If the rubber weather-stripping on the bottom of your garage door is cracked or worn out, you can easily replace it yourself with weather-stripping purchased at a home improvement store. After installing the new weather-stripping, coat the metal gaskets on the bottom of the garage door with silicone spray, which will further help keep cold air out and prevent freezing.
Insulate Any Pipes
If the pipes in your garage aren’t insulated, they can easily freeze and then burst, potentially damaging your entire garage, tools and even your vehicles. Luckily, there’s an easy fix for this problem: simply purchase pipe wrap insulation at any hardware store and wrap it over the pipes. The insulated pipes will keep warmer, making your hot water more efficient and greatly reducing the risk of a flooded garage from burst pipes.
Consider Installing a Garage Heater
If you spend a lot of time in your garage in the winter, or are simply tired of having to warm up your car and scrape your windshield every morning, you may want to consider installing a garage heater. If you have a small budget or only need the garage to be warm some of the time, a portable space heater designed for a garage is a simple and affordable option. If you want a more dramatic improvement in the comfort level of your garage, call an HVAC professional to discuss your options for running heat to your garage.
Insulate Your Garage Door
If your garage door is uninsulated, your garage will have a hard time getting and staying warm, even if you do install a heater. If you intend to spend any time in your garage this winter, insulating the door will make for a much more cozy and comfortable space, and the extra warmth will help reduce the risk of burst pipes or a frozen garage door. One great option is to hire a professional to insulate your garage door. On the other hand, if you are handy and want to save a little money, you can always purchase and install garage door insulation yourself.
By doing these five things to winter-proof your garage, you can keep your garage door, floor and other garage elements in great condition no matter how bad the weather conditions get outside. Contact a repair contractor like AAA Garage Door, Inc. if you do find yourself in need of garage door repairs.
Given enough time and use, your garage door springs will eventually wear out. However, you don’t have to wait until you’ve experienced a catastrophic failure before having them replaced. Instead, you can use the following preventative steps to ensure your garage door springs aren’t at their limit. With these steps, you can avoid the possibility of damage to your garage or serious injury to you when dealing with garage door springs.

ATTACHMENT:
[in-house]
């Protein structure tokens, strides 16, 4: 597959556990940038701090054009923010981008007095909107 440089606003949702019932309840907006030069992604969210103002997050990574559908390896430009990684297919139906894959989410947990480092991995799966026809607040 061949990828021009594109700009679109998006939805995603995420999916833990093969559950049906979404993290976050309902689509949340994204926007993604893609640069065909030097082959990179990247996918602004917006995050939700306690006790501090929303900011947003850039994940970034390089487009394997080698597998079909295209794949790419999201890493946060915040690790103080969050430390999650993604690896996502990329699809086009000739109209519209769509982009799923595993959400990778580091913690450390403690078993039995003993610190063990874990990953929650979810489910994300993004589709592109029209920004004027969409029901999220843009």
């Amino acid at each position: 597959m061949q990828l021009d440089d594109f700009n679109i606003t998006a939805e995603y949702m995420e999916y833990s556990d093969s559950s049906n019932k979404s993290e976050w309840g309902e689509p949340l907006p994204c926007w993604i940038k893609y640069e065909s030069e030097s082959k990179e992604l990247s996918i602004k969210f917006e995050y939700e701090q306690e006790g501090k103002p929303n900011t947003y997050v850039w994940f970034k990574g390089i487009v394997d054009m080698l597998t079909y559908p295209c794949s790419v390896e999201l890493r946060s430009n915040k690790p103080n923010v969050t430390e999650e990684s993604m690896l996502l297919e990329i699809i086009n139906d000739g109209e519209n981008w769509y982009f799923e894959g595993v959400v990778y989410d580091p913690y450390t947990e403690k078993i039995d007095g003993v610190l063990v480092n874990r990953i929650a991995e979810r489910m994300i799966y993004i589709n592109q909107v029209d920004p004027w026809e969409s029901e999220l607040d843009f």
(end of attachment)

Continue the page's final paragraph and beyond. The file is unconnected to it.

Check the Date of Installation
Although it sometimes feels like your garage door hardware can last forever, it’s actually designed to last for only a relatively short period of time. Garage door spring lifespans are usually measured according to cycles – opening or closing a garage door usually counts as a cycle. Most garage door extension springs are designed to last for 10,000 cycles. Torsion springs, on the other hand, offer up to 20,000 cycles due to their sturdier construction. If you open and close your garage door 4 times a day, you can expect around 7 years of use before you have to replace your garage door springs.
This is why it’s important to check the exact date you had your garage door springs replaced, if you replaced them yourself or oversaw a contractor replacing them on your behalf. A good practice is to have yourself or your contractor write down the date of the installation somewhere on or near the garage door spring itself for easier reference.
If you’ve never replaced your garage door spring or can’t remember when you had it replaced, don’t fret. You can use the following tips to determine whether or not your garage door springs are overdue for a replacement.
Keep Your Eyes Peeled for Rust
Rust is the enemy of practically everything made of metal, and your garage door springs are no exception. The oxidation process gradually eats away at the metal, weakening it until it’s no longer able to support itself. This can create a dangerous situation when it comes to your garage door springs – rusty springs can snap apart with little warning since they can no longer withstand the tension they’re under.
Rust not only weakens the garage door springs with time and lack of preventative care but also adds extra friction as the springs move during garage door operation. This also adds extra wear and tear on the springs.
If you spot rust on your springs, you should have the springs replaced as soon as possible. Coating the springs with white lithium spray grease can help prevent rust from forming, as it provides a barrier between moisture and bare metal.
Keep Your Ears Open for Odd Noises
A noisy garage door is one that needs a little TLC. While some noises indicate loose fasteners and other components that can be tightened up, readjusted or isolated with rubber washers, other sounds may warrant replacing certain components. For instance, constant popping and creaking sounds may indicate garage door springs that are nearing the end of their useful life.